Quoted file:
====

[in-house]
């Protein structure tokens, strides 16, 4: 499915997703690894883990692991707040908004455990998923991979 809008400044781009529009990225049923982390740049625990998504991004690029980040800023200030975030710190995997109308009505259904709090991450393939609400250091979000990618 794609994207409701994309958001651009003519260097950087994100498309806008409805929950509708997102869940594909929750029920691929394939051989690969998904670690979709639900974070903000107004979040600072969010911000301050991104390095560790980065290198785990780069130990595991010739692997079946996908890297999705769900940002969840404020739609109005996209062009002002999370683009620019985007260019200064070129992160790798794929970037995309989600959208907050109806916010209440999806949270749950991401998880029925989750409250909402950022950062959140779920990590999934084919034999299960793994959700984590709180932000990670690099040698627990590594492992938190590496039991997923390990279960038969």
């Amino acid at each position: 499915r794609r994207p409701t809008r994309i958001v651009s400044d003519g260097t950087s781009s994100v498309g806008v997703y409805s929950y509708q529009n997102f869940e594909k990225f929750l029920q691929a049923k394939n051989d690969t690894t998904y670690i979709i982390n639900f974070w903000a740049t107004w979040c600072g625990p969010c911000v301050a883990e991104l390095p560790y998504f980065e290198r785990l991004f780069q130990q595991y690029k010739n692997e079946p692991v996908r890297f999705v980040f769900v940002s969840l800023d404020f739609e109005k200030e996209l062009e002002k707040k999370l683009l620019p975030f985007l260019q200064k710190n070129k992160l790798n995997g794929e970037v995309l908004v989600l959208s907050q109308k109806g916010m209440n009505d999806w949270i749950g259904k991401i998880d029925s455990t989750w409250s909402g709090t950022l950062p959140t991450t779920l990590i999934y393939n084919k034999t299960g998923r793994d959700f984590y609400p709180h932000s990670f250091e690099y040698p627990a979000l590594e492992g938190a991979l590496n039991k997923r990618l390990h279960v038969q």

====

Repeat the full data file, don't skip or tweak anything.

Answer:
[in-house]
């Protein structure tokens, strides 16, 4: 499915997703690894883990692991707040908004455990998923991979 809008400044781009529009990225049923982390740049625990998504991004690029980040800023200030975030710190995997109308009505259904709090991450393939609400250091979000990618 794609994207409701994309958001651009003519260097950087994100498309806008409805929950509708997102869940594909929750029920691929394939051989690969998904670690979709639900974070903000107004979040600072969010911000301050991104390095560790980065290198785990780069130990595991010739692997079946996908890297999705769900940002969840404020739609109005996209062009002002999370683009620019985007260019200064070129992160790798794929970037995309989600959208907050109806916010209440999806949270749950991401998880029925989750409250909402950022950062959140779920990590999934084919034999299960793994959700984590709180932000990670690099040698627990590594492992938190590496039991997923390990279960038969």
């Amino acid at each position: 499915r794609r994207p409701t809008r994309i958001v651009s400044d003519g260097t950087s781009s994100v498309g806008v997703y409805s929950y509708q529009n997102f869940e594909k990225f929750l029920q691929a049923k394939n051989d690969t690894t998904y670690i979709i982390n639900f974070w903000a740049t107004w979040c600072g625990p969010c911000v301050a883990e991104l390095p560790y998504f980065e290198r785990l991004f780069q130990q595991y690029k010739n692997e079946p692991v996908r890297f999705v980040f769900v940002s969840l800023d404020f739609e109005k200030e996209l062009e002002k707040k999370l683009l620019p975030f985007l260019q200064k710190n070129k992160l790798n995997g794929e970037v995309l908004v989600l959208s907050q109308k109806g916010m209440n009505d999806w949270i749950g259904k991401i998880d029925s455990t989750w409250s909402g709090t950022l950062p959140t991450t779920l990590i999934y393939n084919k034999t299960g998923r793994d959700f984590y609400p709180h932000s990670f250091e690099y040698p627990a979000l590594e492992g938190a991979l590496n039991k997923r990618l390990h279960v038969q």